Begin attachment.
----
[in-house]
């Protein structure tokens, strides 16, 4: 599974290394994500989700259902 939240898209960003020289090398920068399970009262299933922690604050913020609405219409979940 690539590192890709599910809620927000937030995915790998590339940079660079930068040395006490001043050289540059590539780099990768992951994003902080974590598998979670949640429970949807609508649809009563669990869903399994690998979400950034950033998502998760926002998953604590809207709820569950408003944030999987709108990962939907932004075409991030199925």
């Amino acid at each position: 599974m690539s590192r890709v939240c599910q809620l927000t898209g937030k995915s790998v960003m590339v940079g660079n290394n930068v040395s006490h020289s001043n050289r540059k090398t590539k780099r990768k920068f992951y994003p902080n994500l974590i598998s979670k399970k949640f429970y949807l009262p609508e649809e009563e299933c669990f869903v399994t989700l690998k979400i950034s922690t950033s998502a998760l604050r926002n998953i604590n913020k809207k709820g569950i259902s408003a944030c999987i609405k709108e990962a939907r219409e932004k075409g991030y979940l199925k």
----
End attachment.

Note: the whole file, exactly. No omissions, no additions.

[in-house]
């Protein structure tokens, strides 16, 4: 599974290394994500989700259902 939240898209960003020289090398920068399970009262299933922690604050913020609405219409979940 690539590192890709599910809620927000937030995915790998590339940079660079930068040395006490001043050289540059590539780099990768992951994003902080974590598998979670949640429970949807609508649809009563669990869903399994690998979400950034950033998502998760926002998953604590809207709820569950408003944030999987709108990962939907932004075409991030199925």
């Amino acid at each position: 599974m690539s590192r890709v939240c599910q809620l927000t898209g937030k995915s790998v960003m590339v940079g660079n290394n930068v040395s006490h020289s001043n050289r540059k090398t590539k780099r990768k920068f992951y994003p902080n994500l974590i598998s979670k399970k949640f429970y949807l009262p609508e649809e009563e299933c669990f869903v399994t989700l690998k979400i950034s922690t950033s998502a998760l604050r926002n998953i604590n913020k809207k709820g569950i259902s408003a944030c999987i609405k709108e990962a939907r219409e932004k075409g991030y979940l199925k």